• Loan term: 35 years
  • Max percentage of income to be spent on loan: 30 percent
  • Interest rate: 3 percent
  • Monthly debt obligation: RM200

If there are two borrowers each with a median salary (e.g. husband and wife), even those living in the three states with a lower median income can be able to purchase a better home priced between RM175,134 and RM210,992. Similarly, those living in the wealthier states and Federal Territories can afford a residential property costing about half a million ringgit.

Table 4: Median income in different Malaysian states (joint borrowers)
LocationMonthly median income (RM)Annual median income (RM)Monthly loan repayment (RM)Maximum loan (RM)
W.P. Putrajaya7,43489,2082,230579,446
W.P. Kuala Lumpur6,07472,8881,822473,430
W.P. Labuan4,26051,1201,278332,078
Pulau Pinang4,16449,9681,250324,802
Negeri Sembilan4,12449,4881,238321,684

  • For husband and wife, assuming each has a median income
  • Loan term: 35 years
  • Max percentage of income to be spent on loan: 30 percent
  • Interest rate: 3 percent
  • Monthly debt obligation: RM400

Debt service ratio and iProperty LoanCare

Debt Service Ratio (DSR)
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The goal of the above figures is to give you an idea of your maximum loanable amount and monthly instalment. However, the actual figures vary per borrower, as each bank has different policies on calculating how much they can lend to a would-be home buyer. Banks also make use of mathematical tools to determine the amount they should lend.

In Malaysia, one of the mathematical tools utilised by banks is the Debt Service Ratio (DSR), which is used to compute whether you can repay the mortgage you’re applying for and how much you can afford to pay for your monthly housing loan instalments.

Usually, the formula for DSR is your monthly net income divided by your overall monthly debt obligations, including the monthly instalment for the housing loan you’re applying for. Thereafter, multiply the figure by 100 to convert it into a percentage.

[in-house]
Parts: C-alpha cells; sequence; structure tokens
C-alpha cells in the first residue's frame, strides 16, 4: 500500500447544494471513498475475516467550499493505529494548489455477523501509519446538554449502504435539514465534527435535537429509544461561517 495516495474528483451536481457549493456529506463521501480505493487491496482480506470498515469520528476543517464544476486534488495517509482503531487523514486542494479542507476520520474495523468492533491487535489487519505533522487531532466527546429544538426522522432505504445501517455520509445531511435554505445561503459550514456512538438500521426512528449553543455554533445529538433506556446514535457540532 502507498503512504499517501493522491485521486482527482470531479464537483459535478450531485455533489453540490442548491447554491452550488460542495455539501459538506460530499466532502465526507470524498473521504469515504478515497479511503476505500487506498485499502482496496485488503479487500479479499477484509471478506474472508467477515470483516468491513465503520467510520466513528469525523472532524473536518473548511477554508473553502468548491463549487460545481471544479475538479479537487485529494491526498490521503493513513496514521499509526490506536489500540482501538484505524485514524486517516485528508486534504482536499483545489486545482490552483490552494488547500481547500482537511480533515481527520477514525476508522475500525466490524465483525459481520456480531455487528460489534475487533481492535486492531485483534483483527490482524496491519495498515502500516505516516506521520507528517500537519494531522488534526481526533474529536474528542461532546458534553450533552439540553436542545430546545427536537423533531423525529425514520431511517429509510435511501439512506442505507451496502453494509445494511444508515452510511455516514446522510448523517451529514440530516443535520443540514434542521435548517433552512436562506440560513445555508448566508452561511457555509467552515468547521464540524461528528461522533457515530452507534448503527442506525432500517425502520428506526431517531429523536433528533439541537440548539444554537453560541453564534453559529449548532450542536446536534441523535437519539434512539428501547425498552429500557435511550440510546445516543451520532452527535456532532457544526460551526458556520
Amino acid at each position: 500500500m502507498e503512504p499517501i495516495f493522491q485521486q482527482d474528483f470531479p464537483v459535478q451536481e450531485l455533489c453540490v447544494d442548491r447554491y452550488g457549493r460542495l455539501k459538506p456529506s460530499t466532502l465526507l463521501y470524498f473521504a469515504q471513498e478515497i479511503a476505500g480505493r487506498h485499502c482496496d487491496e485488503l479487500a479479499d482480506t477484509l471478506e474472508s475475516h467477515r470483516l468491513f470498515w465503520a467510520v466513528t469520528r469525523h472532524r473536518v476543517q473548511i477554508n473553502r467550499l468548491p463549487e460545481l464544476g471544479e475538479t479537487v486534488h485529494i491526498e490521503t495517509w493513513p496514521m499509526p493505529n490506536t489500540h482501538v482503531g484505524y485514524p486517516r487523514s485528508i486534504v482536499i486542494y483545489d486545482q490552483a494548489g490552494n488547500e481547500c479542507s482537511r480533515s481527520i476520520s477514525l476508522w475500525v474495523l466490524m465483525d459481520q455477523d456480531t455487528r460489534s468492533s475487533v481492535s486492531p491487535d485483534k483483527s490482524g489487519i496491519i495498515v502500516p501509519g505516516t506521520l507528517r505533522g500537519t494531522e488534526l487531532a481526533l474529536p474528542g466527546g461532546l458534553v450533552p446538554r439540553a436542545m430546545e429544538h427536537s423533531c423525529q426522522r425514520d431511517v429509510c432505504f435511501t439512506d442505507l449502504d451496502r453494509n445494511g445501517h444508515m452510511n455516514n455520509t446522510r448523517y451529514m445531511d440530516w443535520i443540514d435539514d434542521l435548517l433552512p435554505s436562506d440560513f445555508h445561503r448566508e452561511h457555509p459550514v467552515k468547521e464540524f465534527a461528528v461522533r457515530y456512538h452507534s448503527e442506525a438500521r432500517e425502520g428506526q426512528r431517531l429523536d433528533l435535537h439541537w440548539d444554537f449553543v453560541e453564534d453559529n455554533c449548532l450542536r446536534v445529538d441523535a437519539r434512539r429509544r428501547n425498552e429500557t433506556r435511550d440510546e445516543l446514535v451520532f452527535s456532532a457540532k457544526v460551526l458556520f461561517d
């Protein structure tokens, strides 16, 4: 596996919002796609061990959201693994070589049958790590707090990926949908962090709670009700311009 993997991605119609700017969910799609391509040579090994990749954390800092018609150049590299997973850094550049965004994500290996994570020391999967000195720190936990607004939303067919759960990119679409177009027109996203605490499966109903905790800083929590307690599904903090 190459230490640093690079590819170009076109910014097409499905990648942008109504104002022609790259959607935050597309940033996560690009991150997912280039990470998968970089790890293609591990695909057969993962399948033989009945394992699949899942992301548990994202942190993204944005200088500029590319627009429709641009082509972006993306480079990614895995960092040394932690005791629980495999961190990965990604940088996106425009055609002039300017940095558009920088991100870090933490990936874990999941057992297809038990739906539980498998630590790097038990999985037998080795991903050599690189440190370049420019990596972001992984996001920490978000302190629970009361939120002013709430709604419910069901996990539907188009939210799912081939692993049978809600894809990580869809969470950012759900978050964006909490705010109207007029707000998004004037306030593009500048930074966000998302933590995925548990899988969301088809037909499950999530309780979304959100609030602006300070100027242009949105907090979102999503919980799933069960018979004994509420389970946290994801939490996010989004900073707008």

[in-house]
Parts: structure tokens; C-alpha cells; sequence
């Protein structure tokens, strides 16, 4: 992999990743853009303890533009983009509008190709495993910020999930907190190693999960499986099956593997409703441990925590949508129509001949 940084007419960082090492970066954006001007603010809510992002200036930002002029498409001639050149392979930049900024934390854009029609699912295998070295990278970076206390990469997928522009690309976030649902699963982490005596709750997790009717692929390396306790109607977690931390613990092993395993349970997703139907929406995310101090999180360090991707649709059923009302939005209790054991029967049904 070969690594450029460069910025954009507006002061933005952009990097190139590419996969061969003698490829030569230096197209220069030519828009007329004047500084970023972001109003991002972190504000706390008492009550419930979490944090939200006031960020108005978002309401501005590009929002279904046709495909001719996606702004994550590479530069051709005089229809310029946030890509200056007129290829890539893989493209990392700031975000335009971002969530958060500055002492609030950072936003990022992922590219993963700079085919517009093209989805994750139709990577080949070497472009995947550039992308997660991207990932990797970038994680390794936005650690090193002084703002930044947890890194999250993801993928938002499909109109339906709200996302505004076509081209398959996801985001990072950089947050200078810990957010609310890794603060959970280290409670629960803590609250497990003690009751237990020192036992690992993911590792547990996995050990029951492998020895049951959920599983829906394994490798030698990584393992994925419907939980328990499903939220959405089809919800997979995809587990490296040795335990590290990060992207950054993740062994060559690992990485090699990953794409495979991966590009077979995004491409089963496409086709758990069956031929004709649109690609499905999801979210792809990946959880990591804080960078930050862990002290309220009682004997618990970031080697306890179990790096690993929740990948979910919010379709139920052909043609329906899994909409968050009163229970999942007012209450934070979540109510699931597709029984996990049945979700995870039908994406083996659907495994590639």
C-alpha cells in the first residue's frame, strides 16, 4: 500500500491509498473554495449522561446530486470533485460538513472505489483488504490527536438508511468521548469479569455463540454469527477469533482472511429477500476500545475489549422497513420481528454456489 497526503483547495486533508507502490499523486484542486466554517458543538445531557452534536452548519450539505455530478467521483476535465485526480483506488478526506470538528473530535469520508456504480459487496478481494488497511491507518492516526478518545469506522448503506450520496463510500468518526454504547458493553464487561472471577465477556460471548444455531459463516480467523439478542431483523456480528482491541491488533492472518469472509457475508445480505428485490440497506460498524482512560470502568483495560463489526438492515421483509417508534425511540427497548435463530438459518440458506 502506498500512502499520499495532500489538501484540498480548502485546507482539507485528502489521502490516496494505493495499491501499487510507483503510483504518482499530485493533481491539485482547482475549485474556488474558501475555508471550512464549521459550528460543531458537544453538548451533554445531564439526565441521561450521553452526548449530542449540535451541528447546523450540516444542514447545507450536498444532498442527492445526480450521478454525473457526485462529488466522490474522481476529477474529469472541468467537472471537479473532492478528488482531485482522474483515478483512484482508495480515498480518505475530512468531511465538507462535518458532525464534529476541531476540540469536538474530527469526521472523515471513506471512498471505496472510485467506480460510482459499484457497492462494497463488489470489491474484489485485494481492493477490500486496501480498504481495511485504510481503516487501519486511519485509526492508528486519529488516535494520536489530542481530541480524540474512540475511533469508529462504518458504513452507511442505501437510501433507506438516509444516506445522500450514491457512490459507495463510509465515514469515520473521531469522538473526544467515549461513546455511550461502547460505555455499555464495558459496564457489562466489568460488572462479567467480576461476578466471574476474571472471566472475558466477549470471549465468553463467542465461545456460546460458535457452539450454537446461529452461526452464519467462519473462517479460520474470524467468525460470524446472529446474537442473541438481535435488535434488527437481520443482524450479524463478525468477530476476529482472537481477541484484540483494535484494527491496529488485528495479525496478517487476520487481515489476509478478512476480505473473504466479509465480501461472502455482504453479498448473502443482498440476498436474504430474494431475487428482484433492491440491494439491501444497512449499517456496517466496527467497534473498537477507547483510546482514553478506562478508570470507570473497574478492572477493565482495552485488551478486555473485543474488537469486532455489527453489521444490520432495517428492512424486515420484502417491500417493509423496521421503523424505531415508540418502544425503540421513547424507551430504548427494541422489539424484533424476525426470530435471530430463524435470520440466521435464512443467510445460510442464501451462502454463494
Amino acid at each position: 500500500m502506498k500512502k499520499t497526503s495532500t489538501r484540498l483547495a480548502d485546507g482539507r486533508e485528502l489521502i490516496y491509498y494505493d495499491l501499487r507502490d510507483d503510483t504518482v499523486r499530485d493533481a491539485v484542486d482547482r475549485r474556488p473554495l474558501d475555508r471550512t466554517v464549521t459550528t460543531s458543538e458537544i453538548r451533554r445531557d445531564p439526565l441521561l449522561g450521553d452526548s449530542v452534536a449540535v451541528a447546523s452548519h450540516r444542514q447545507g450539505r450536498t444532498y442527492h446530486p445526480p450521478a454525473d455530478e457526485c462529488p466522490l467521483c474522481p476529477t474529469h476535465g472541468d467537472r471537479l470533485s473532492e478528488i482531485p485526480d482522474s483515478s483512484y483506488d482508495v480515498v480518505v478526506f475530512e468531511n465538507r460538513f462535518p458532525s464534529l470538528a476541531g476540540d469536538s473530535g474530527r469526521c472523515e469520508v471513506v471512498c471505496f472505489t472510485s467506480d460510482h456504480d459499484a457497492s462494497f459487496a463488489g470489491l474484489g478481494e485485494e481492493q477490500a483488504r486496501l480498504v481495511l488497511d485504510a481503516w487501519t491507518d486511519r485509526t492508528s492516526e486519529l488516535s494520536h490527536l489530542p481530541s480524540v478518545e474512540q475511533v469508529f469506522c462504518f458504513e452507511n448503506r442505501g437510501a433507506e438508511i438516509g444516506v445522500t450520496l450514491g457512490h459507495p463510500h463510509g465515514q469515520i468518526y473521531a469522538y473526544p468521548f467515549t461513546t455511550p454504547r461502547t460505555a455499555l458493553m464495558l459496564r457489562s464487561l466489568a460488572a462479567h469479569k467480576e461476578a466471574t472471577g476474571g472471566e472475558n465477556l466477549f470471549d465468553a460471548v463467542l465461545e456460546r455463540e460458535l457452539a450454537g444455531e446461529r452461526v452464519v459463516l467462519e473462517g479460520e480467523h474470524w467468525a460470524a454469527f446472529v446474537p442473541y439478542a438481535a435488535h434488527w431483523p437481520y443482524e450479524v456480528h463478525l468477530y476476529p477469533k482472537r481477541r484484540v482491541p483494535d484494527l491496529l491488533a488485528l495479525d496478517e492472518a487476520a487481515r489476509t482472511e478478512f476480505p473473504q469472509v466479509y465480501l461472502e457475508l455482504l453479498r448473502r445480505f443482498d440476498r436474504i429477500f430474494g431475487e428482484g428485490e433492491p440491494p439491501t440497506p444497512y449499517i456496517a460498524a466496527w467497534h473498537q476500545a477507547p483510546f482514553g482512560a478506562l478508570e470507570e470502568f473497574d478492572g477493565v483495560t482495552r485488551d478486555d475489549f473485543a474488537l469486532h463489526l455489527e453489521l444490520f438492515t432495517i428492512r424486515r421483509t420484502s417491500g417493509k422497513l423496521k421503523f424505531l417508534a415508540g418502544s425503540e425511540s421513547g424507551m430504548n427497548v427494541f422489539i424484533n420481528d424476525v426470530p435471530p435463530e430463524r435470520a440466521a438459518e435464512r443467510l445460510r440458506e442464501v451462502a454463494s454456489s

DSR = Debt/Net Income X 100

Note that your total monthly debt obligations include all bank and non-bank debt. Examples of bank debt are credit card bills, personal loans, and car loans, while non-bank debt comprises monthly repayments such as Malaysia’s student loans (PTPTN). Also note that instead of gross income the bank uses your net income, which takes into account all statutory deductions such as taxes, Zakat, EPF, and SOCSO.

CHECK OUT: How to use EPF Account 2 money to buy a house?

If you’re confused, here’s a sample DSR calculation. Let’s say, your net income is RM4,000 a month and your overall monthly debt obligations stand at RM1,400 and you’re applying for a mortgage that has a monthly repayment of RM1,000.

RM1,400 + RM1,000 = RM2,400, now divide that figure by RM4,000 and you’ll end up with 0.6. Multiply that by 100 and your DSR is 60 percent, which is relatively high.

Your DSR is then benchmarked against the bank’s allowable DSR limit. If your rate doesn’t surpass the bank’s maximum percentage, you’ve overtaken one hurdle in getting your housing loan application approved.

Keep in mind that each bank has different DSR requirements. While some may have a low maximum like 50 or 60 percent, some could accept as high as 80 percent. The DSR cap also depends on the would-be borrower’s profile or your level of net income, with less affluent households having a lower DSR limit, while wealthy individuals could have higher DSR limits of between 80 to 100 percent.

But if you’re struggling to determine your DSR, in addition to knowing the maximum loan amount, we suggest trying out iProperty’s LoanCare, a free-to-use tool that increases the odds of getting your mortgage approved, on top of featuring a debt service ratio calculator.

iProperty’s LoanCare is easy to use. Just input your financial information and know your chances of getting a bank to say yes to your housing loan application, and compare your options with up to 17 lenders.

Aside from home loans, what are the other costs of homeownership?

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If you intend to maximise the home loan amount you can get, know that it isn’t advisable because aside from the monthly mortgage instalments, there are still some other expenses you need to pay to safeguard your home and keep it in a liveable condition. These include: